By reducing enterprise IT to a commodity, the hardware maker hopes it can help drive standards in computing across the enterprise.rn


Published: January 12th, 2012

Are the highly-hyped “ultrabooks” worth it? That was the question swirling many minds heading into the desert surrounding the Consumer Electronics Show. After viewing several models, this technology will be among the top five newsmakers of this year’s CES.

The biggest names in the business, from Samsung and Toshiba, to Acer and Hewlett-Packard were showcasing their renditions of ultrabooks: sleek, shiny, light and packed with impressive specs.

After logging 33,000 hours to develop the Samsung Series 9 Notebooks (ultrabooks), the Korean electronics maker has packed them with a lot of punch, such as “MaxScreen” technology. Similar to their HDTVs minimizing the bezel around the screen, MaxScreen offers more real estate on this 15″ premium ultrabook. Aside from being the world’s thinnest and most compact 15″ ultrabook, it weighs-in at just 3.5 lbs. The 13″ Series 9 ultrabook is weighs a mere 2.5 lbs.

Under the hood, the Series 9 ultrabooks offer an Intel Core i5 Processor 2537M, Intel HD Graphics 300 chip, 4GB of memory and a hard drive capacity of 128GB SSD.

Over at Toshiba’s booth, a big draw is their Satellite Ultrabook with Ivy Bridge processor. This compact ultrabook measures 14″ and in addition to multiple USB ports, will feature a HDMI port and chiclet-style keyboard.

Both ultrabooks are expected to launch later this year.

Smartphones getting larger and tablets are getting smaller

Samsung has also stirred noise by revealing its new Samsung Galaxy Note. The Galaxy Note is a whopping 5.3” Gingerbread (Android 2.3 OS) smartphone that works as a mini tablet. It comes equipped with a stylus pen, dubbed the “S Pen.” There are plans in the U.S. include 4G LTE connections via major carriers. Launch date is TBA, but will arrive in Canada.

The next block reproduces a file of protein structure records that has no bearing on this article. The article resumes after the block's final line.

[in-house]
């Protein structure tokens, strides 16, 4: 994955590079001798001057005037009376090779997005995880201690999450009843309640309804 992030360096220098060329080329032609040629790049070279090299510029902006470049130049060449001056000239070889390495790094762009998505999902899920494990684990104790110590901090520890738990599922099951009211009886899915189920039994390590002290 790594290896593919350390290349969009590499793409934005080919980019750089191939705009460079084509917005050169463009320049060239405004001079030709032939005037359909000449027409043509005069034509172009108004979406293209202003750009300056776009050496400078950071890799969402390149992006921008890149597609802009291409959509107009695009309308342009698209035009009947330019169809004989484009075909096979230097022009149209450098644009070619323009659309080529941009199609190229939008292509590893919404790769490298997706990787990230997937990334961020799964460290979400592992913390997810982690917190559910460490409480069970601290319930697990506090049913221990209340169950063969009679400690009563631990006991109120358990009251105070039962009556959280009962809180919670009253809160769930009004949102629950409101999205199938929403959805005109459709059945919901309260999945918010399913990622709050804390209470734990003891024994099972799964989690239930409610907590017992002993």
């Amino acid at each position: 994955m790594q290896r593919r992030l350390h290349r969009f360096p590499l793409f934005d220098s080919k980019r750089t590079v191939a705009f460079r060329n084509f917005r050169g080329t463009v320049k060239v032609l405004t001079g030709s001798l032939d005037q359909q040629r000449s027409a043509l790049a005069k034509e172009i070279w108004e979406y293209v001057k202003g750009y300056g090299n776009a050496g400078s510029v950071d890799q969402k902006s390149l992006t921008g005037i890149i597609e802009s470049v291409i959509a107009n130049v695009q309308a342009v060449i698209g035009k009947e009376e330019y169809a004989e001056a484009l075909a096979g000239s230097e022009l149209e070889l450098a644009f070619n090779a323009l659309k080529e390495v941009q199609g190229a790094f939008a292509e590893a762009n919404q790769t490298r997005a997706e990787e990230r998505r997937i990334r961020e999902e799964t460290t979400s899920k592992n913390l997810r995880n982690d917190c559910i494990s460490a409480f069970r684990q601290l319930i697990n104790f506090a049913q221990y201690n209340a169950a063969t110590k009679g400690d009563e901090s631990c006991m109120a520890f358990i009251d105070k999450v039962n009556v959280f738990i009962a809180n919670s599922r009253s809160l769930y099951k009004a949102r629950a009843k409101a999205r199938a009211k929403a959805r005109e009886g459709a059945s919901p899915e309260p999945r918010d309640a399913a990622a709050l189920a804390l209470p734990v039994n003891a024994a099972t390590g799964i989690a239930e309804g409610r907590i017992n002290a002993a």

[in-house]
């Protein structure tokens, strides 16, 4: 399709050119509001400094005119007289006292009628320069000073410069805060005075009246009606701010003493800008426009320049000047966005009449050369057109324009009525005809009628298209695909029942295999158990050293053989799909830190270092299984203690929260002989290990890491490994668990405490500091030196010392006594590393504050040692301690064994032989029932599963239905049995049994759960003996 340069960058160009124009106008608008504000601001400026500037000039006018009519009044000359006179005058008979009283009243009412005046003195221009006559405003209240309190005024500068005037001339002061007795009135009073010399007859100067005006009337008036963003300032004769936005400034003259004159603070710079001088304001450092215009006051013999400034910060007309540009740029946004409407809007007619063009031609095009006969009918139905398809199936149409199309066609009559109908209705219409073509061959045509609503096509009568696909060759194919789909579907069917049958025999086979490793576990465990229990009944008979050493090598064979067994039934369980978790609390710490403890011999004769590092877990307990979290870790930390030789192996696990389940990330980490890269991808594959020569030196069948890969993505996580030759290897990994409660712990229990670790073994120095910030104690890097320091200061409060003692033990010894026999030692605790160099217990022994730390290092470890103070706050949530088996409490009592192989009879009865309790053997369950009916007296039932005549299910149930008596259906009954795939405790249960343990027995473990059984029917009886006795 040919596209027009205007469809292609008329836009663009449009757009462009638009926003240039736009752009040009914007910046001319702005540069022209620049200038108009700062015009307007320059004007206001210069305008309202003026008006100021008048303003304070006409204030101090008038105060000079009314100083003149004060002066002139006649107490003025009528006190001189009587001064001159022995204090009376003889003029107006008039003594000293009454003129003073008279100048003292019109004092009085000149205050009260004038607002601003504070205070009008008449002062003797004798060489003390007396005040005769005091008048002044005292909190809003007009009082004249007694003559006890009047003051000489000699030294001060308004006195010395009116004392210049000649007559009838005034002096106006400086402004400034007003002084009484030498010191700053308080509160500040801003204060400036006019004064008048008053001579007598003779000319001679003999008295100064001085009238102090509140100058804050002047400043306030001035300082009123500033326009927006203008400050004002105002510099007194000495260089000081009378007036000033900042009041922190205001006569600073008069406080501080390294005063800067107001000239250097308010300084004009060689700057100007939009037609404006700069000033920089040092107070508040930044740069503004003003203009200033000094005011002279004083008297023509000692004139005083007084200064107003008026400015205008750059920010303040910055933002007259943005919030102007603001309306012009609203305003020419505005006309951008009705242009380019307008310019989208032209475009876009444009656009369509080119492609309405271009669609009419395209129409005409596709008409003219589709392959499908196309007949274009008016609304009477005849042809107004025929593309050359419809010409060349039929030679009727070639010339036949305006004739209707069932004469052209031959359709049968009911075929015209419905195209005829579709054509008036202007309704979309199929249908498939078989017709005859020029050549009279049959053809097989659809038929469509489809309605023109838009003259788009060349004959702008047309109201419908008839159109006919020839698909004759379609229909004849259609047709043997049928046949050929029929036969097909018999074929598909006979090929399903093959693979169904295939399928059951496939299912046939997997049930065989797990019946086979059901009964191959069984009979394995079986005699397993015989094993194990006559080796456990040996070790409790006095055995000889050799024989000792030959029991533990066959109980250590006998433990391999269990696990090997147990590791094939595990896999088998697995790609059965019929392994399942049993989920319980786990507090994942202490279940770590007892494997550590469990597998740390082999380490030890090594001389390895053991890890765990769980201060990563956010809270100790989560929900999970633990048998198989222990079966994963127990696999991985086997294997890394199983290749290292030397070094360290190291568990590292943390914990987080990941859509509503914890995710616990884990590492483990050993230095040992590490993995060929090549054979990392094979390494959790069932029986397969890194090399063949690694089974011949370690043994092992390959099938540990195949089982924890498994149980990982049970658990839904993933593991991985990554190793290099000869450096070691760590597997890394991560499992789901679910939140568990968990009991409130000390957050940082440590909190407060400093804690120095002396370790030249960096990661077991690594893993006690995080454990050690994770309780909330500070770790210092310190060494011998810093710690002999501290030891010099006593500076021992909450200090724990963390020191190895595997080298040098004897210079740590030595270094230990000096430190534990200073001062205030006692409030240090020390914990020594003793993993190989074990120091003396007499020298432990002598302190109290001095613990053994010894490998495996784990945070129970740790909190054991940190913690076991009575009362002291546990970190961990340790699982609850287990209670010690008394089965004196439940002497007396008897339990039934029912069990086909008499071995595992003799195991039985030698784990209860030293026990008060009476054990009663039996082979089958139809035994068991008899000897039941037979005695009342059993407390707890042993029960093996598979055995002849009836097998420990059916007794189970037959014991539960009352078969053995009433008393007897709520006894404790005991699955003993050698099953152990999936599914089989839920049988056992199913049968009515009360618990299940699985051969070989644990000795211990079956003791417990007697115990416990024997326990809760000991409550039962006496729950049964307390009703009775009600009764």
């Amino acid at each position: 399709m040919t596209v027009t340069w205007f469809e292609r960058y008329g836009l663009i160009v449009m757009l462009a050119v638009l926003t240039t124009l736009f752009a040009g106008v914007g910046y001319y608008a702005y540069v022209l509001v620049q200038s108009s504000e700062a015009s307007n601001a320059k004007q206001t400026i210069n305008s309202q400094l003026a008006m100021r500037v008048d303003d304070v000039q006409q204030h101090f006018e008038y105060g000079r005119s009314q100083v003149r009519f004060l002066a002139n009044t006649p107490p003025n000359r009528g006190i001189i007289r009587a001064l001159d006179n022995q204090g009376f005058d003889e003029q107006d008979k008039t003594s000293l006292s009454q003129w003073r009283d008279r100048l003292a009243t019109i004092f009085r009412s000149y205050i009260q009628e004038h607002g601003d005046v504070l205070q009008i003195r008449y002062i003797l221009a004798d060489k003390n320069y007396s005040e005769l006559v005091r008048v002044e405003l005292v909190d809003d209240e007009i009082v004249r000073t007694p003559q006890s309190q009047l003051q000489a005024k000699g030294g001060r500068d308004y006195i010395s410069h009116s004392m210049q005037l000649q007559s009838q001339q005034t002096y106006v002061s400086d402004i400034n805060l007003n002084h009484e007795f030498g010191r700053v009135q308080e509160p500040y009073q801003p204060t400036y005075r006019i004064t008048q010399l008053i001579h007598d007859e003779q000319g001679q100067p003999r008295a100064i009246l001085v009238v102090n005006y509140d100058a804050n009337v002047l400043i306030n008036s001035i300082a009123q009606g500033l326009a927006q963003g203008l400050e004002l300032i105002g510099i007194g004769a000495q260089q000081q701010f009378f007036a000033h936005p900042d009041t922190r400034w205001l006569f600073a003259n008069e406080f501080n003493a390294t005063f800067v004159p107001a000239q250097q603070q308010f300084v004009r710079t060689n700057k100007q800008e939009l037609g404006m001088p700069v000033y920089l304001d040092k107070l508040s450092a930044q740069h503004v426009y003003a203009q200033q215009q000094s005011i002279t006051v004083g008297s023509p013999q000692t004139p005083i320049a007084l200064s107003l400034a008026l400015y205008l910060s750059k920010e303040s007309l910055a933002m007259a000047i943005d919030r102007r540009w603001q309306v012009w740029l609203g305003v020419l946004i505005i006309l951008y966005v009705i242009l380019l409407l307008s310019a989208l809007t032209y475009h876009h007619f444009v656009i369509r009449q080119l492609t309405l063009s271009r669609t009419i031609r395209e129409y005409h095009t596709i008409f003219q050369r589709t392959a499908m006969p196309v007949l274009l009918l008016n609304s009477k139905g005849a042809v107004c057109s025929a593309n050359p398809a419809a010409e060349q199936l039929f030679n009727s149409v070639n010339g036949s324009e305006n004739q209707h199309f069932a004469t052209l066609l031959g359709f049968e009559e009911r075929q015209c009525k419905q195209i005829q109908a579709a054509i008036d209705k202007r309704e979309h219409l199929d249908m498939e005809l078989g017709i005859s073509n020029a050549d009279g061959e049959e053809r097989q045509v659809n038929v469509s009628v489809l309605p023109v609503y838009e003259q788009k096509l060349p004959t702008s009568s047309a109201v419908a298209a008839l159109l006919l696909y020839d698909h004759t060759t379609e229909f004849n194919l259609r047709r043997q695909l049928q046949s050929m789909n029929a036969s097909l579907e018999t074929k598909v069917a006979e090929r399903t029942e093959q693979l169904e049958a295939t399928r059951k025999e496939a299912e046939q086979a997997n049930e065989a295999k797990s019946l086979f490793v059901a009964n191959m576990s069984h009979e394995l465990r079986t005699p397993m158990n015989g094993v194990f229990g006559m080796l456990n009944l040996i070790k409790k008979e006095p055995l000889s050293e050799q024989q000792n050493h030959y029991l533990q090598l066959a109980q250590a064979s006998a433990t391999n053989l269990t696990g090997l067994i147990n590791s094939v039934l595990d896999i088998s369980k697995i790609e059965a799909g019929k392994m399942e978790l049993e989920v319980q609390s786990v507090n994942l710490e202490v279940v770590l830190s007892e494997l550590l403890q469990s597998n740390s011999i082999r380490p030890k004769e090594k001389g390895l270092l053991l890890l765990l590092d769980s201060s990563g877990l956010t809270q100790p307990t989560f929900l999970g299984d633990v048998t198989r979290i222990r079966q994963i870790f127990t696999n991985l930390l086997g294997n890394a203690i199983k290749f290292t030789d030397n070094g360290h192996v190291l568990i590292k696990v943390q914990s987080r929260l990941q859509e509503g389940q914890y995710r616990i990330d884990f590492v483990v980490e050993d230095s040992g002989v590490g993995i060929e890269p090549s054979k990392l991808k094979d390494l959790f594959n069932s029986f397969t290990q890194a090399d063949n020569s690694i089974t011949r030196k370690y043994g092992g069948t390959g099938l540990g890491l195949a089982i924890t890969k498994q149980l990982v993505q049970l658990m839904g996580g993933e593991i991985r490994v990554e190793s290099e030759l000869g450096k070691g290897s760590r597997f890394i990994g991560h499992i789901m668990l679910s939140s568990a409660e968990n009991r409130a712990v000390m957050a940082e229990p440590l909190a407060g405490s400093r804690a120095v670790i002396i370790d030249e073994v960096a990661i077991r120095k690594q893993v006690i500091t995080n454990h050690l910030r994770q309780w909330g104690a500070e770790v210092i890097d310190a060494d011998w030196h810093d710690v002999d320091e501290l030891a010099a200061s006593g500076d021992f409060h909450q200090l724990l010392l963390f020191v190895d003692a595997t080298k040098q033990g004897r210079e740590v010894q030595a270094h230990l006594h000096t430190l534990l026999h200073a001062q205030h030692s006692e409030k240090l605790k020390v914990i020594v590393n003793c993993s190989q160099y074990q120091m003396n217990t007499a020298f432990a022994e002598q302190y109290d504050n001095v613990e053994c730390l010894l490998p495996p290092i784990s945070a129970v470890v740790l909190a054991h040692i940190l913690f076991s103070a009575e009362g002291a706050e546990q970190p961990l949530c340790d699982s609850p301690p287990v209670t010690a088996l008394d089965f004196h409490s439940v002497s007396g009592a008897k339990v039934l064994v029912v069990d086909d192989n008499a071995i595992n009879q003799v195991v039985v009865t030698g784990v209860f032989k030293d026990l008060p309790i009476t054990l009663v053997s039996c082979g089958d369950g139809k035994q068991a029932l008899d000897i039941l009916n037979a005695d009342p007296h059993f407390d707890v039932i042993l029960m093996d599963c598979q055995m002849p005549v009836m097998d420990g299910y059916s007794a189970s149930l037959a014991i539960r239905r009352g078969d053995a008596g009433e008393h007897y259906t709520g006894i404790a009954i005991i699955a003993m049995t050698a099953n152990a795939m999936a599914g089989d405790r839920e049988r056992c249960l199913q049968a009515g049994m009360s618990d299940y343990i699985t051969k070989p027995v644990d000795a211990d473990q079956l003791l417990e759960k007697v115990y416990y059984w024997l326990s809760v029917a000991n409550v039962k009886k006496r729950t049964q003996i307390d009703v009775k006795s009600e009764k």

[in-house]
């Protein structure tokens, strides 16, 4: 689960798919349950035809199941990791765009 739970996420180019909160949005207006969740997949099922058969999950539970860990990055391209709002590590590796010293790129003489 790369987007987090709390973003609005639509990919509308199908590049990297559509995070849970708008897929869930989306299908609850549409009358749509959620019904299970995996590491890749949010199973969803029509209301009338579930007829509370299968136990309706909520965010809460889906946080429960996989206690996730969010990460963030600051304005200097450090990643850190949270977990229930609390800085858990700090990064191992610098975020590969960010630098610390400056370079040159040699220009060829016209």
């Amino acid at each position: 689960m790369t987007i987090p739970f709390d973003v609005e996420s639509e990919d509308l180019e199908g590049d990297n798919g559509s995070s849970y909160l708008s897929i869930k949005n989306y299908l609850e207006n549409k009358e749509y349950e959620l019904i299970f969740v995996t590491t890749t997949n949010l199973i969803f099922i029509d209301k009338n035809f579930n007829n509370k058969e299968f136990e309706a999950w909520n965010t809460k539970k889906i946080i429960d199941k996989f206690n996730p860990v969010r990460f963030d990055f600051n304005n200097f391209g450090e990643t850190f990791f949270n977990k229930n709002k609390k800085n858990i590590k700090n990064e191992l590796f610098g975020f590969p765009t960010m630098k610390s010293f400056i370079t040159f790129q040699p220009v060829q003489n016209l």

So phones are getting larger. Tablets on the other hand are shrinking. Toshiba, for example, is showcasing its newest tablet prototypes in a variety of sizes starting at 5.1”, progressing to 7.7” and up to 13.3”.

Toshiba’s 5.1” tablet was unique not only by size, but also the fact it uses a 21:9 aspect ratio screen. The 7.7” tablet is equipped with a beautiful AMOLED screen. There was a 10.1” tablet on display labeled as the world’s thinnest tablet 10” tablet. Finally, the largest tablet on display at Toshiba’s booth measuring 13.3” needs two hands to handle it and takes viewing media or playing Angry Birds to the next level.

The most exciting tablet at Toshiba’s booth was the Toshiba Excite X10, a 10” Ice Cream Sandwich (Android 4.0) powered device. The Excite X10 boasts some other impressive features:

  • Gorilla Glass protecting its 1280x800p in-plane switching display
  • Dual-core 1.2GHz TI OMAP 4430 CPU
  • 1GB of RAM
  • Front and rear cameras (two megapixels and five megapixels respectively)
  • Micro HDMI, micro USB ports and a micro SD card slot

Aside from the details above, we’re left guessing when the Excite X10 will release at Canada. Future Shop carried the Toshiba Thrive at launch so you can expect announcements for the Excite X10 to be announced this year.

Elliott Chun is Communications Manager of Future Shop Canada. He lives and works in Vancouver. Eliott is a blogger who is passionate about PR, marketing, technology, gadgets and playing/ watching sports. Elliott is covering the CES 2012 for ITBusiness.ca

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